Sputtering, alternatively called physical vapor deposition (PVD), is commonly used to deposit layers of metals and related materials in the fabrication of semiconductor integrated circuits and is also used for depositing coatings of materials onto other types of panels. DC magnetron sputtering from conductive targets is the most prevalently used form of sputtering in the commercial fabrication of integrated circuits. As schematically illustrated in the cross-sectional view of FIG. 1, one type of a DC magnetron sputtering chamber 10 includes a vacuum chamber 12 arranged generally symmetrically about a central axis 14. A vacuum pump system 16 pumps the vacuum chamber 12 to a very low base pressure in the range of about 10−6 Torr or even below. However, an argon gas source 18 connected to the vacuum chamber 12 through a mass flow controller 20 supplies argon into the chamber 12 as a sputter working gas. The argon pressure inside the vacuum chamber 12 is typically held in the low milliTorr range for most materials except copper. A pedestal 22 arranged about the central axis 14 holds a wafer or other substrate to be sputter coated. An unillustrated clamp ring or electrostatic chuck may be used to hold the wafer 24 to the pedestal 22, which is usually heated or water cooled to control the wafer temperature. An electrically grounded (or floating) shield 26 protects the chamber walls and the sides of the pedestal 22 from sputter deposition. A target 28 is arranged in opposition to the pedestal 22 and is vacuum sealed to the vacuum chamber 12 through an insulator 30, which allows the target 28 to be electrically biased with respect to the grounded vacuum chamber 12. At least the front surface of the target 28 is composed of a metallic material to be deposited on the wafer 24, for example, aluminum or titanium.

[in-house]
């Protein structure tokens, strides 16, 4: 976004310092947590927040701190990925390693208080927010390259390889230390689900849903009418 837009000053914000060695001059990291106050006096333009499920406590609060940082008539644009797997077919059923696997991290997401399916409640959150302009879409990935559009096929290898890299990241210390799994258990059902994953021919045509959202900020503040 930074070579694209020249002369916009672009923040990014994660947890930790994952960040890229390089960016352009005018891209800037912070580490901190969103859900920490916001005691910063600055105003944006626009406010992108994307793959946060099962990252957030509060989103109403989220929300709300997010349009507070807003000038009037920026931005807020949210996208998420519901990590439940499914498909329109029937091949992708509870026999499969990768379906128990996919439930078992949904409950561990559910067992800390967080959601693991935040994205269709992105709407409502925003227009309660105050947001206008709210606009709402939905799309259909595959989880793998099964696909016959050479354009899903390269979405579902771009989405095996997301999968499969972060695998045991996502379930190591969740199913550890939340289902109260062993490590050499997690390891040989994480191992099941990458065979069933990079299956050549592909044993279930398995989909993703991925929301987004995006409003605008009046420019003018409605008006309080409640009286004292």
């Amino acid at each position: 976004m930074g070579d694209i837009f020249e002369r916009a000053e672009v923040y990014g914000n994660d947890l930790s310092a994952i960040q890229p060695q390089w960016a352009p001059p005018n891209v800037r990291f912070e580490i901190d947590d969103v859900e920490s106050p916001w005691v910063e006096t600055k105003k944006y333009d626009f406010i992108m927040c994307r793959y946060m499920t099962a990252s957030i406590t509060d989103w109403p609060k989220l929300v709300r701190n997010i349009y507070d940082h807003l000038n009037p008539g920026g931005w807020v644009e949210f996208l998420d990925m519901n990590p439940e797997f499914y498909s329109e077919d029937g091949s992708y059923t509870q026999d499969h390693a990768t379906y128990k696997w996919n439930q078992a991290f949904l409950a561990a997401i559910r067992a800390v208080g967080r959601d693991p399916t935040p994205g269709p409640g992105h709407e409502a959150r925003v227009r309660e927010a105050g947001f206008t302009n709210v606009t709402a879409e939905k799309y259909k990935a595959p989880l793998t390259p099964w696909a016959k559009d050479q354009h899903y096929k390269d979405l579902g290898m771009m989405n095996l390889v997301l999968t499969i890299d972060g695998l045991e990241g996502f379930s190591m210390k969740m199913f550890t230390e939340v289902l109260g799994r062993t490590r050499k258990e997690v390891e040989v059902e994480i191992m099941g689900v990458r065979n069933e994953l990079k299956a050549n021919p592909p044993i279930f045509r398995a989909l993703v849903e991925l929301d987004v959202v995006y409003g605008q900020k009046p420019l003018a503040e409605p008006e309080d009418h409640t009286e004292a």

A DC power supply 32 electrically biases the target 28 to a negative voltage of about −600 VDC with respect to the grounded shield 28 to cause the argon to discharge into a plasma such that the positively charged argon ions are energetically attracted to the negatively biased target 28 and sputter atoms from it, some of which fall upon the wafer 24 and deposit a layer of the target material on it. In reactive ion sputtering, a reactive gas such gas nitrogen or oxygen is additionally admitted to the vacuum chamber 12 to cause the deposition of a metal nitride or oxide. In some applications the pedestal 22 is electrically biased, but in other applications the pedestal 22 is left electrically floating.